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Open Access Research

Relative expression of proprotein convertases in rat ovaries during pregnancy

Simon CM Kwok1*, Damayanti Chakraborty2, Michael J Soares2 and Guoli Dai3

Author Affiliations

1 ORTD, Albert Einstein Medical Center, 5501 Old York Road, Philadelphia, PA 19141-3098, USA

2 Institute for Reproductive Health and Regenerative Medicine, University of Kansas Medical Center, Kansas City, Kansas, USA

3 Department of Biology, Indiana University-Purdue University Indianapolis, Indianapolis, IN, USA

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Journal of Ovarian Research 2013, 6:91  doi:10.1186/1757-2215-6-91

Published: 11 December 2013

Abstract

Background

Proprotein convertases are a family of serine proteinases that are related to bacterial subtilisin and yeast kexin. They are involved in posttranslational processing of the precursors of a vast number of cellular proteins. With the exception of PC1/3, the relative expression levels of the proprotein convertases in the ovary during pregnancy have not been reported. The purpose of this study is to determine by real-time PCR the relative expression levels of all nine proprotein convertases in rat ovaries during pregnancy and at 3 days postpartum.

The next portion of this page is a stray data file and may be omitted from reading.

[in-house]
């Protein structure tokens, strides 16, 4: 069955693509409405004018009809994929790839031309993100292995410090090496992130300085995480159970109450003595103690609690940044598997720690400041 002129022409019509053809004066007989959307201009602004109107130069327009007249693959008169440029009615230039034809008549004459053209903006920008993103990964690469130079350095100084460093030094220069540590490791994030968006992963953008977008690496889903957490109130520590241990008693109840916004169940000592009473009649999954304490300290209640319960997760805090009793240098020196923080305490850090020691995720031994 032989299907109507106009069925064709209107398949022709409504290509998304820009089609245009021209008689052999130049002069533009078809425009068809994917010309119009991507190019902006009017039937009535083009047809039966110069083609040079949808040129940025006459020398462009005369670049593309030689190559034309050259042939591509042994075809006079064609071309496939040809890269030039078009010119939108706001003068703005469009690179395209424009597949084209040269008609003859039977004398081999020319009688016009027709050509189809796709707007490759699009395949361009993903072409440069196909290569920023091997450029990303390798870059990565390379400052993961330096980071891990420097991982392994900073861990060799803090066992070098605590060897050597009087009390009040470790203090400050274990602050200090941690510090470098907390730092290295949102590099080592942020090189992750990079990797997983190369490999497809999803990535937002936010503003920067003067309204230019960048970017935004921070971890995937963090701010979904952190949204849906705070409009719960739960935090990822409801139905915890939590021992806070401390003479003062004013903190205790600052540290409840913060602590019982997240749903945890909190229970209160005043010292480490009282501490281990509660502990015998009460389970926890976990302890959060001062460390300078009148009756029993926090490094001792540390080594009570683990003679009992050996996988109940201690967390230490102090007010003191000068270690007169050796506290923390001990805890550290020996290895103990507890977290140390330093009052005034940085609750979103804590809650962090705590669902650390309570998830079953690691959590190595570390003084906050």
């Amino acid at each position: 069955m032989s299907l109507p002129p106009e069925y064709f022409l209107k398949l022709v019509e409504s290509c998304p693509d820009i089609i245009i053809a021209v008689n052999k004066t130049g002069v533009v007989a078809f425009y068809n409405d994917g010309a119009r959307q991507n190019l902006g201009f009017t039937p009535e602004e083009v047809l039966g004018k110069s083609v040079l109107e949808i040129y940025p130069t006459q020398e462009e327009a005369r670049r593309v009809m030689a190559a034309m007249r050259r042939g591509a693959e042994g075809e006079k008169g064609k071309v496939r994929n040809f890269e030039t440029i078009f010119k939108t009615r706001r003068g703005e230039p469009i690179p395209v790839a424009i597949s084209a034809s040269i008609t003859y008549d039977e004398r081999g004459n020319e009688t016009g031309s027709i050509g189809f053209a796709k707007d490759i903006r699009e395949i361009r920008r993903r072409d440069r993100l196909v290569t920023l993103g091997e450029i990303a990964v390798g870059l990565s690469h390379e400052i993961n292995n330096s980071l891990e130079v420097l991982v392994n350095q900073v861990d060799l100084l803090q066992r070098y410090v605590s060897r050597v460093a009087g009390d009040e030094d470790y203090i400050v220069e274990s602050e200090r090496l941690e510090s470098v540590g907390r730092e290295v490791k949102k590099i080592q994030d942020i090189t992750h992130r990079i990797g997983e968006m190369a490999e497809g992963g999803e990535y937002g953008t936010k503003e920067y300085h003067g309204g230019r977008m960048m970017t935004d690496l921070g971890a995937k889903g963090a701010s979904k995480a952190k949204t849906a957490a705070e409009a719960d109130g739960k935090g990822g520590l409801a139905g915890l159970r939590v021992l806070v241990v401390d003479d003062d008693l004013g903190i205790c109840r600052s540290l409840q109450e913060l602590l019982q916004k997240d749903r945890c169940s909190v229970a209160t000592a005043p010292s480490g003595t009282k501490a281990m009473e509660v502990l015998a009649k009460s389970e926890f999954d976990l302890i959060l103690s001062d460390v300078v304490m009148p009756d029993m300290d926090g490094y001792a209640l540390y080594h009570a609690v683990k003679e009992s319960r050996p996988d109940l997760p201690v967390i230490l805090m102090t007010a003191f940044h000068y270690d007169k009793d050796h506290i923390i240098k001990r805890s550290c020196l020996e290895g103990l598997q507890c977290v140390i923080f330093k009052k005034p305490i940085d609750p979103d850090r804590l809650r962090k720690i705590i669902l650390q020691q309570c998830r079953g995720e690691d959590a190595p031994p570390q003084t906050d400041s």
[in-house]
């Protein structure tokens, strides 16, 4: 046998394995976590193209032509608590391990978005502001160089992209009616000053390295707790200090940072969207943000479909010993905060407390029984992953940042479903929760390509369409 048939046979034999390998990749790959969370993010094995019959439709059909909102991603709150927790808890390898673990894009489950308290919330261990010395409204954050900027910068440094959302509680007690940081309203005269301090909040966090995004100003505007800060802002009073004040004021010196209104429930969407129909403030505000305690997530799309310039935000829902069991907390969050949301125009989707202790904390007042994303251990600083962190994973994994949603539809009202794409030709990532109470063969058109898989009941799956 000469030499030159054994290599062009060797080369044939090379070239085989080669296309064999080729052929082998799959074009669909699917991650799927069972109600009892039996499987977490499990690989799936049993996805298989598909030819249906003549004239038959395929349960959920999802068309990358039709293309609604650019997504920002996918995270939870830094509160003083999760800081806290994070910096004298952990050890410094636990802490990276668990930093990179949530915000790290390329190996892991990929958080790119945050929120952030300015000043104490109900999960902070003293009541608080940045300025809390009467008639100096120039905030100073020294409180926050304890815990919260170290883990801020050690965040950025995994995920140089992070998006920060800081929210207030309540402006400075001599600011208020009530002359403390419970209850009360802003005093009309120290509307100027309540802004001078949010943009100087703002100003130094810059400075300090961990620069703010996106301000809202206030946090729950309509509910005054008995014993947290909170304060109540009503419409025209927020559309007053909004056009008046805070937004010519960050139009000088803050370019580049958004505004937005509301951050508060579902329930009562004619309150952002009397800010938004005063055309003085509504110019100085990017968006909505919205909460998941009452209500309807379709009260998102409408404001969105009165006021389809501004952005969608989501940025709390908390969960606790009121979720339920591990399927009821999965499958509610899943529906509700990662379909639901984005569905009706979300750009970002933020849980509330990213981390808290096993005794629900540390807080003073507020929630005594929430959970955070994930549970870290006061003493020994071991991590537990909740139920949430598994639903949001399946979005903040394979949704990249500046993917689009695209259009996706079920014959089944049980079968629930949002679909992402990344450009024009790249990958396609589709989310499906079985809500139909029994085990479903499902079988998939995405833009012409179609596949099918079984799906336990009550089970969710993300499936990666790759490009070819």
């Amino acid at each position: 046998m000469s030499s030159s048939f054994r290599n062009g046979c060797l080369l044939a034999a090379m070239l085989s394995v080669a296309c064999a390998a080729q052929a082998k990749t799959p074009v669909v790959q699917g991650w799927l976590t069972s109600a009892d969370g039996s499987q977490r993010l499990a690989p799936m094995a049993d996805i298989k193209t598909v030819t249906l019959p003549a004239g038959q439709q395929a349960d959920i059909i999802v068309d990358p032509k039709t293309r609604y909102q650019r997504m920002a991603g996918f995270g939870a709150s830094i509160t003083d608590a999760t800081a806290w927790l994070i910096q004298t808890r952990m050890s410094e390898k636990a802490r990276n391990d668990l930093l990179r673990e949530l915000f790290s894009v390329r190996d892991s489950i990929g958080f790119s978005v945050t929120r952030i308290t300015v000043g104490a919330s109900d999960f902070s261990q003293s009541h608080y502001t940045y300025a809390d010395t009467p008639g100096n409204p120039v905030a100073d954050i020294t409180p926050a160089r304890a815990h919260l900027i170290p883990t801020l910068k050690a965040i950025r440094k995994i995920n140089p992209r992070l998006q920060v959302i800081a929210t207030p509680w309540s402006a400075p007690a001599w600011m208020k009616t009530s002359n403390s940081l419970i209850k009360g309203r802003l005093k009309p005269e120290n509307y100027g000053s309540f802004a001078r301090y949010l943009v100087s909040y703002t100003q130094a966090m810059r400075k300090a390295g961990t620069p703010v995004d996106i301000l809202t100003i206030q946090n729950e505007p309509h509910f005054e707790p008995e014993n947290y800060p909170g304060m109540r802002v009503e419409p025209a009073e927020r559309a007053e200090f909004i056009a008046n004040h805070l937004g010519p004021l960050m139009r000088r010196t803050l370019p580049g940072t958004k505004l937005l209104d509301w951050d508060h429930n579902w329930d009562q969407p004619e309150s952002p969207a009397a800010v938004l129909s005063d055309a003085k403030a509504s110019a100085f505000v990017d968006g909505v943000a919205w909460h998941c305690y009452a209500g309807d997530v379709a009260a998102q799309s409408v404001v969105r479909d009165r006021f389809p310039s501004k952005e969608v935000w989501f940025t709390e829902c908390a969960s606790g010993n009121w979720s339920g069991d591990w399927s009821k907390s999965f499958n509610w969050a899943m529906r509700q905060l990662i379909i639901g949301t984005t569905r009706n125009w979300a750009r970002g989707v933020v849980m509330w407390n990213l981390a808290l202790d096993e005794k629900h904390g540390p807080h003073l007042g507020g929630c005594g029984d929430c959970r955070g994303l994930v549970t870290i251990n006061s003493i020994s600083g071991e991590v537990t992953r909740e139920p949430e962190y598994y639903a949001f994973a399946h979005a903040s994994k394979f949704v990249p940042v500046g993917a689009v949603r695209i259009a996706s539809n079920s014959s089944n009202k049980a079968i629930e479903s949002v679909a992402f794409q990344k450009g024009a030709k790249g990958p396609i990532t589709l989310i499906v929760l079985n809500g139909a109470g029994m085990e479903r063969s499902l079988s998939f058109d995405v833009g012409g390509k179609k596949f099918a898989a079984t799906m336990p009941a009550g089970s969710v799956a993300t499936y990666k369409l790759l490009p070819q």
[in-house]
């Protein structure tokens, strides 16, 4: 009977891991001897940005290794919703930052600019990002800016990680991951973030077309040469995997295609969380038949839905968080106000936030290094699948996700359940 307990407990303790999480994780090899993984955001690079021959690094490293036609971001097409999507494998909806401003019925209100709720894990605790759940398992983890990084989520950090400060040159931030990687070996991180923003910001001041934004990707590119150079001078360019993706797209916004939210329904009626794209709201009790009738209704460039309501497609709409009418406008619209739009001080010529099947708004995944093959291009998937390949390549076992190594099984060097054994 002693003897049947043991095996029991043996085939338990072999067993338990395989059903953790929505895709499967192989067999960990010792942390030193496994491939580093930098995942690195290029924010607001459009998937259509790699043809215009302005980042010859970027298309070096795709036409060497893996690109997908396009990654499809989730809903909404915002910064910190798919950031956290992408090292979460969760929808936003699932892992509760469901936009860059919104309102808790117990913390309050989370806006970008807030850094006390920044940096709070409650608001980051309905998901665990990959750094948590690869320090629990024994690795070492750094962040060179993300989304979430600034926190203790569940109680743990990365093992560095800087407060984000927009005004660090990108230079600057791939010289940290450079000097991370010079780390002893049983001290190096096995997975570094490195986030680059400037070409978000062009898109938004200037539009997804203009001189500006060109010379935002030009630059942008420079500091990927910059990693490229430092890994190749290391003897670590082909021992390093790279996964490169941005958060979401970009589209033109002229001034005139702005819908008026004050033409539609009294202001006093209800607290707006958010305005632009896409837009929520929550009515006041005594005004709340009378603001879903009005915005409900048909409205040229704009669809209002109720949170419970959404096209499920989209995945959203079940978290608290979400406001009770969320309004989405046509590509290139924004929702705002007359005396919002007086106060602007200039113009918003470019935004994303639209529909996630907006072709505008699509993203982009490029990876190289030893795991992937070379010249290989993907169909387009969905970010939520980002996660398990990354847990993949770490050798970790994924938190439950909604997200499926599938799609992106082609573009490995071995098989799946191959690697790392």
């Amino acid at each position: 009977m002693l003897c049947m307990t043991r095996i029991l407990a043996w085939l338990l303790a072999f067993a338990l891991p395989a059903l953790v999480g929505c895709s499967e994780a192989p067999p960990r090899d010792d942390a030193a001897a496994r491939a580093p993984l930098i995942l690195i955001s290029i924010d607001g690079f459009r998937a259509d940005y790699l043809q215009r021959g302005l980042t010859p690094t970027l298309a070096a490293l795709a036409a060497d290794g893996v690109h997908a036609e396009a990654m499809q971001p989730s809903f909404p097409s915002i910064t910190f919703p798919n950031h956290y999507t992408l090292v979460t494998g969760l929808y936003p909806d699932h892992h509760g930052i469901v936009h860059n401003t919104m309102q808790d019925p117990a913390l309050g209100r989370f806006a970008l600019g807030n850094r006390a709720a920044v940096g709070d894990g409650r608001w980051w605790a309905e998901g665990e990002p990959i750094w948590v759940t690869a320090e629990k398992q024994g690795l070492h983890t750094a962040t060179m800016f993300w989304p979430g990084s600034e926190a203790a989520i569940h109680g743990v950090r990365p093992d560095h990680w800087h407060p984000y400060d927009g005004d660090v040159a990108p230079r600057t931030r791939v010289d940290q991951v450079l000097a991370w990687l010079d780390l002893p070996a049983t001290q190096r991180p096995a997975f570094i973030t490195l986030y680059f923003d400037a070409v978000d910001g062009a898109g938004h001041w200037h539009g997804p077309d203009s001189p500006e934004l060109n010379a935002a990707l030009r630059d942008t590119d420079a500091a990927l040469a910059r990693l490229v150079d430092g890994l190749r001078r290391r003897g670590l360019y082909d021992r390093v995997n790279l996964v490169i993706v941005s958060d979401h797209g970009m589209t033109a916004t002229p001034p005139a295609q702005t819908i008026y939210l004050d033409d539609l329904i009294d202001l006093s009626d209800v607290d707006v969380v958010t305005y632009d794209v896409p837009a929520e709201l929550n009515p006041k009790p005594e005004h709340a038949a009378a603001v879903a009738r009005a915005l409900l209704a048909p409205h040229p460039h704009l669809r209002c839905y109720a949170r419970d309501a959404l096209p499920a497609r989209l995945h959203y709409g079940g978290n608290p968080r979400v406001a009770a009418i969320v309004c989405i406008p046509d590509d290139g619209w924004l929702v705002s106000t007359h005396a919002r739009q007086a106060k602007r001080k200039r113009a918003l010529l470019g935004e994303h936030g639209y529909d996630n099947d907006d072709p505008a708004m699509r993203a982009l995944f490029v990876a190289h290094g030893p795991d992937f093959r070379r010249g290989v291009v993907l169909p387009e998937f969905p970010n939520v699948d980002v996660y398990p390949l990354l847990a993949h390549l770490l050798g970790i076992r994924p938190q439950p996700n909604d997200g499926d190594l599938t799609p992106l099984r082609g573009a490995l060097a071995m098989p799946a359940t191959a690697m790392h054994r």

Methods

RNA was extracted from ovaries at Day 0, 4, 9, 11, 13, 15, 18, and 20 of pregnancy as well as 3 days postpartum. Relative expression levels of Pcsk1, Pcsk2, Furin, Pcsk4, Pcsk5, Pcsk6, Pcsk7, Mbtps1 and Pcsk9 were determined with real-time PCR. Results were reported as fold-change over the level at Day 0 of pregnancy.

Results

Results showed that Pcsk1 and Pcsk6 were upregulated as gestation advanced, in parallel with an observed increase in relaxin transcript. Pcsk2 showed downregulation as gestation advanced, while Pcsk5 showed relatively higher levels in early pregnancy and postpartum, but lower level in mid-pregnancy. On the other hand, Furin, Pcsk4, Pcsk7, Mbtps1 and Pcsk9 showed little change of expression throughout gestation.

Conclusion

PC1/3 (PCSK1) and PACE4 (PCSK6) may play an important role in proprotein processing in the ovary during late pregnancy.

Keywords:
Prohormone convertase; Gene expression; Posttranslational processing